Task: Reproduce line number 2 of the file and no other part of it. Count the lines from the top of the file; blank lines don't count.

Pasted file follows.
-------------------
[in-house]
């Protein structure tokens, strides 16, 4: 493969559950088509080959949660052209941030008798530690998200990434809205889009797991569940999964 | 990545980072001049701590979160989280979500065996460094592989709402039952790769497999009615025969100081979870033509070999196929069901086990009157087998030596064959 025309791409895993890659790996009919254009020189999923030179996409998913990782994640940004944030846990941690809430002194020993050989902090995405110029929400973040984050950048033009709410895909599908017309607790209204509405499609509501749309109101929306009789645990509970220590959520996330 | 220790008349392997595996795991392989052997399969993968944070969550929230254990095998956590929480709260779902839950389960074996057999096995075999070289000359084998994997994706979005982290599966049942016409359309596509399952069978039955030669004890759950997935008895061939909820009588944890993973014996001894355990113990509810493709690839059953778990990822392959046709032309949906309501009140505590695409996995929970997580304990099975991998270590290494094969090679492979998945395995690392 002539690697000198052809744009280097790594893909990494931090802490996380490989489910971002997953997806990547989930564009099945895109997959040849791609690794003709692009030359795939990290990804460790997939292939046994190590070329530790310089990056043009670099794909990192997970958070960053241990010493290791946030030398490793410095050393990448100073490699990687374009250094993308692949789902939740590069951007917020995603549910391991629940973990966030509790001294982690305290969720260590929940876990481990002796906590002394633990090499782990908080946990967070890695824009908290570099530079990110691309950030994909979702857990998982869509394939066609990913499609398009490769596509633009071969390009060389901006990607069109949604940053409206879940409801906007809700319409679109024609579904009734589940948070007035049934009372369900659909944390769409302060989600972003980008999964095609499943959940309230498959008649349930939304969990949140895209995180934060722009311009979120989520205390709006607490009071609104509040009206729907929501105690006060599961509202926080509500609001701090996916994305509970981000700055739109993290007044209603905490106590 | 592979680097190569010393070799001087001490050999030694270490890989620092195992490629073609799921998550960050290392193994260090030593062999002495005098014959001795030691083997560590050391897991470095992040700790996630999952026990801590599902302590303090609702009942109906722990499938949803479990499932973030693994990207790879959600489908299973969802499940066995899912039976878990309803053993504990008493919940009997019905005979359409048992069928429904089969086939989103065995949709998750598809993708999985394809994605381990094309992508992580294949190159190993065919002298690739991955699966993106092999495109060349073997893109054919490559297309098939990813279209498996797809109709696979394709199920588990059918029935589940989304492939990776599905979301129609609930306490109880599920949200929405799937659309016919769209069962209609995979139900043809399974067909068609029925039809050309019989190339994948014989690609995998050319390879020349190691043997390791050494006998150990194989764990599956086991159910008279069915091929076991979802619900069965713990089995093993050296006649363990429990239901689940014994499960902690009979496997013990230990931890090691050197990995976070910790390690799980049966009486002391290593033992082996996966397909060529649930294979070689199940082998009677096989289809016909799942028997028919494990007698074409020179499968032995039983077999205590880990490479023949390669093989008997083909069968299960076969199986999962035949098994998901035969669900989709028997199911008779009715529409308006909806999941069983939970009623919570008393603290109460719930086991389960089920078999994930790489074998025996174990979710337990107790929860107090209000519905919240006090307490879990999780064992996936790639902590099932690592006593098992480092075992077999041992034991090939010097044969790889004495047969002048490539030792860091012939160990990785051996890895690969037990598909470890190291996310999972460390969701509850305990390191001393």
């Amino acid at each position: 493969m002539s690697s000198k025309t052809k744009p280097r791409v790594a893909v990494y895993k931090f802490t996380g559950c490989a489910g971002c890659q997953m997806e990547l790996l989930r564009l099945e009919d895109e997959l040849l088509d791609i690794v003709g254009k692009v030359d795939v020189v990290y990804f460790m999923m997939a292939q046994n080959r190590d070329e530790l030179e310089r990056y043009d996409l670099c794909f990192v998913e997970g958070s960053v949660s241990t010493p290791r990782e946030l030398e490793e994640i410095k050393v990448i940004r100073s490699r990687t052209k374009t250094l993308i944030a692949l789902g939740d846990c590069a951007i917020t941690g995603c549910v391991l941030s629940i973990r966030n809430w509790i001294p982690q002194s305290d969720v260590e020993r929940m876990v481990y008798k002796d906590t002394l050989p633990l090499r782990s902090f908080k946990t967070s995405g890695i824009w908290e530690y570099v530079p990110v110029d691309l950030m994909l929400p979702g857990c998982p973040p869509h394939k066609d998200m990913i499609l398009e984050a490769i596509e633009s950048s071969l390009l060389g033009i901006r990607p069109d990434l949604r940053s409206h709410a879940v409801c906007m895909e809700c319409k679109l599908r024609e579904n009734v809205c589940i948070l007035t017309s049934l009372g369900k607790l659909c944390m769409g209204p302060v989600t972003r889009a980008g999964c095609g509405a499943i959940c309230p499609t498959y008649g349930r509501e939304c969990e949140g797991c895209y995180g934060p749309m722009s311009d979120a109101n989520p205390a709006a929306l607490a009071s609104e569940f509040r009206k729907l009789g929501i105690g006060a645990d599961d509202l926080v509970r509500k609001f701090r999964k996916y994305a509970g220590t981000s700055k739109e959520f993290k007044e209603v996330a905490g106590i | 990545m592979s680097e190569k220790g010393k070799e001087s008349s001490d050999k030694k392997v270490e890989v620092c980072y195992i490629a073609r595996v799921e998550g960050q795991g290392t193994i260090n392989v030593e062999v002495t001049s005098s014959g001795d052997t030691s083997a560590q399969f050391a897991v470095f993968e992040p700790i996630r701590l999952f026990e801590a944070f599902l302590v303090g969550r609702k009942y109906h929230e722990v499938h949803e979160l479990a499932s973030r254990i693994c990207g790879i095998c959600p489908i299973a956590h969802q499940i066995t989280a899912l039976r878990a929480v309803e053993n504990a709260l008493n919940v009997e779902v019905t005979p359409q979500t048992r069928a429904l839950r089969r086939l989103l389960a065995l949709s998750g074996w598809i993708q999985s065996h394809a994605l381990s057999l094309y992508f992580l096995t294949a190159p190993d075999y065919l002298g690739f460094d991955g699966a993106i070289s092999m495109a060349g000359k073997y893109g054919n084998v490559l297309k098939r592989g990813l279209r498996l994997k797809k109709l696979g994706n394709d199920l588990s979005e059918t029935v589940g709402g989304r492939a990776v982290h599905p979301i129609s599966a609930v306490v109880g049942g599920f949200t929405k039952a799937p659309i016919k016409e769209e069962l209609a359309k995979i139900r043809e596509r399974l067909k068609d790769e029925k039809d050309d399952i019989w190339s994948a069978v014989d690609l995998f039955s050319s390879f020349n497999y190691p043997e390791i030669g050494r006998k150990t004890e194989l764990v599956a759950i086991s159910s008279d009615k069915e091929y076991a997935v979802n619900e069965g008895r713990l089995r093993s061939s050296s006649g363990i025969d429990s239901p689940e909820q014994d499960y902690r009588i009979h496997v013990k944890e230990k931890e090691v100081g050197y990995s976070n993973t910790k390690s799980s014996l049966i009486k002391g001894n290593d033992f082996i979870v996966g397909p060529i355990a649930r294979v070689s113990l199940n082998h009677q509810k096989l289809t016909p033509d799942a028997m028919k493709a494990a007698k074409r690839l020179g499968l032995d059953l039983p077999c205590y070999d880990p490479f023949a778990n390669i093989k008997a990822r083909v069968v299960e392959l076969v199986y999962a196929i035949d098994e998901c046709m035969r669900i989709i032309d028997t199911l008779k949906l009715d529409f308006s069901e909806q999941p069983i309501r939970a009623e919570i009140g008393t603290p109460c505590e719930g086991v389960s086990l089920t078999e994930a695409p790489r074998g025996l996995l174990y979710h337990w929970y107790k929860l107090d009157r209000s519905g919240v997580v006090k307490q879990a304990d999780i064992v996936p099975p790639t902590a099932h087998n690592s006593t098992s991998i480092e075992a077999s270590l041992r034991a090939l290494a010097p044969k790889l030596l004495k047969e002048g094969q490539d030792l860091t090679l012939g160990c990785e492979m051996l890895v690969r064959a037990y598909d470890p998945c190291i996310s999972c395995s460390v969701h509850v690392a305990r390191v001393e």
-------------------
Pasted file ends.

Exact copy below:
């Protein structure tokens, strides 16, 4: 493969559950088509080959949660052209941030008798530690998200990434809205889009797991569940999964 | 990545980072001049701590979160989280979500065996460094592989709402039952790769497999009615025969100081979870033509070999196929069901086990009157087998030596064959 025309791409895993890659790996009919254009020189999923030179996409998913990782994640940004944030846990941690809430002194020993050989902090995405110029929400973040984050950048033009709410895909599908017309607790209204509405499609509501749309109101929306009789645990509970220590959520996330 | 220790008349392997595996795991392989052997399969993968944070969550929230254990095998956590929480709260779902839950389960074996057999096995075999070289000359084998994997994706979005982290599966049942016409359309596509399952069978039955030669004890759950997935008895061939909820009588944890993973014996001894355990113990509810493709690839059953778990990822392959046709032309949906309501009140505590695409996995929970997580304990099975991998270590290494094969090679492979998945395995690392 002539690697000198052809744009280097790594893909990494931090802490996380490989489910971002997953997806990547989930564009099945895109997959040849791609690794003709692009030359795939990290990804460790997939292939046994190590070329530790310089990056043009670099794909990192997970958070960053241990010493290791946030030398490793410095050393990448100073490699990687374009250094993308692949789902939740590069951007917020995603549910391991629940973990966030509790001294982690305290969720260590929940876990481990002796906590002394633990090499782990908080946990967070890695824009908290570099530079990110691309950030994909979702857990998982869509394939066609990913499609398009490769596509633009071969390009060389901006990607069109949604940053409206879940409801906007809700319409679109024609579904009734589940948070007035049934009372369900659909944390769409302060989600972003980008999964095609499943959940309230498959008649349930939304969990949140895209995180934060722009311009979120989520205390709006607490009071609104509040009206729907929501105690006060599961509202926080509500609001701090996916994305509970981000700055739109993290007044209603905490106590 | 592979680097190569010393070799001087001490050999030694270490890989620092195992490629073609799921998550960050290392193994260090030593062999002495005098014959001795030691083997560590050391897991470095992040700790996630999952026990801590599902302590303090609702009942109906722990499938949803479990499932973030693994990207790879959600489908299973969802499940066995899912039976878990309803053993504990008493919940009997019905005979359409048992069928429904089969086939989103065995949709998750598809993708999985394809994605381990094309992508992580294949190159190993065919002298690739991955699966993106092999495109060349073997893109054919490559297309098939990813279209498996797809109709696979394709199920588990059918029935589940989304492939990776599905979301129609609930306490109880599920949200929405799937659309016919769209069962209609995979139900043809399974067909068609029925039809050309019989190339994948014989690609995998050319390879020349190691043997390791050494006998150990194989764990599956086991159910008279069915091929076991979802619900069965713990089995093993050296006649363990429990239901689940014994499960902690009979496997013990230990931890090691050197990995976070910790390690799980049966009486002391290593033992082996996966397909060529649930294979070689199940082998009677096989289809016909799942028997028919494990007698074409020179499968032995039983077999205590880990490479023949390669093989008997083909069968299960076969199986999962035949098994998901035969669900989709028997199911008779009715529409308006909806999941069983939970009623919570008393603290109460719930086991389960089920078999994930790489074998025996174990979710337990107790929860107090209000519905919240006090307490879990999780064992996936790639902590099932690592006593098992480092075992077999041992034991090939010097044969790889004495047969002048490539030792860091012939160990990785051996890895690969037990598909470890190291996310999972460390969701509850305990390191001393």